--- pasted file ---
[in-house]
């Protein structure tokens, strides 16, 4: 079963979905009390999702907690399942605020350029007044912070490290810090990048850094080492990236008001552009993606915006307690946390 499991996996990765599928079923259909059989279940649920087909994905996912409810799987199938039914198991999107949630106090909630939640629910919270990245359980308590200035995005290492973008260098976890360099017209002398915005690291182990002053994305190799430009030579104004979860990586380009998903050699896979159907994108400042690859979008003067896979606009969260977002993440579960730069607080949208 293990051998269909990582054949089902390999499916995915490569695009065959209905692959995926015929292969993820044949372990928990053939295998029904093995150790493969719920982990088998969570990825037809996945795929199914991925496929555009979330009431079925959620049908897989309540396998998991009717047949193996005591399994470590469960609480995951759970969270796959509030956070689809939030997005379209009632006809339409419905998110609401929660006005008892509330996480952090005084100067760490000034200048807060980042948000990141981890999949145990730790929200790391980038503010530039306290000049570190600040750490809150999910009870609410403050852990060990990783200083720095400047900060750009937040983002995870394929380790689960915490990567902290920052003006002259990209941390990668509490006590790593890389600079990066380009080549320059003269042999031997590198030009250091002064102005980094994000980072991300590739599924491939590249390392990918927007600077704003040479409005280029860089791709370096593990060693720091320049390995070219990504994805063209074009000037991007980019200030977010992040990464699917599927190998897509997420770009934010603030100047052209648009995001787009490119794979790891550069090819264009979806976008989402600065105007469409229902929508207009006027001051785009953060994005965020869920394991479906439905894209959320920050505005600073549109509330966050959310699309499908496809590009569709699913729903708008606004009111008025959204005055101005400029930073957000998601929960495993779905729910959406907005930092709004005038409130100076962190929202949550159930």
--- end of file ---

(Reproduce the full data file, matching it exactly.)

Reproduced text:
[in-house]
């Protein structure tokens, strides 16, 4: 079963979905009390999702907690399942605020350029007044912070490290810090990048850094080492990236008001552009993606915006307690946390 499991996996990765599928079923259909059989279940649920087909994905996912409810799987199938039914198991999107949630106090909630939640629910919270990245359980308590200035995005290492973008260098976890360099017209002398915005690291182990002053994305190799430009030579104004979860990586380009998903050699896979159907994108400042690859979008003067896979606009969260977002993440579960730069607080949208 293990051998269909990582054949089902390999499916995915490569695009065959209905692959995926015929292969993820044949372990928990053939295998029904093995150790493969719920982990088998969570990825037809996945795929199914991925496929555009979330009431079925959620049908897989309540396998998991009717047949193996005591399994470590469960609480995951759970969270796959509030956070689809939030997005379209009632006809339409419905998110609401929660006005008892509330996480952090005084100067760490000034200048807060980042948000990141981890999949145990730790929200790391980038503010530039306290000049570190600040750490809150999910009870609410403050852990060990990783200083720095400047900060750009937040983002995870394929380790689960915490990567902290920052003006002259990209941390990668509490006590790593890389600079990066380009080549320059003269042999031997590198030009250091002064102005980094994000980072991300590739599924491939590249390392990918927007600077704003040479409005280029860089791709370096593990060693720091320049390995070219990504994805063209074009000037991007980019200030977010992040990464699917599927190998897509997420770009934010603030100047052209648009995001787009490119794979790891550069090819264009979806976008989402600065105007469409229902929508207009006027001051785009953060994005965020869920394991479906439905894209959320920050505005600073549109509330966050959310699309499908496809590009569709699913729903708008606004009111008025959204005055101005400029930073957000998601929960495993779905729910959406907005930092709004005038409130100076962190929202949550159930």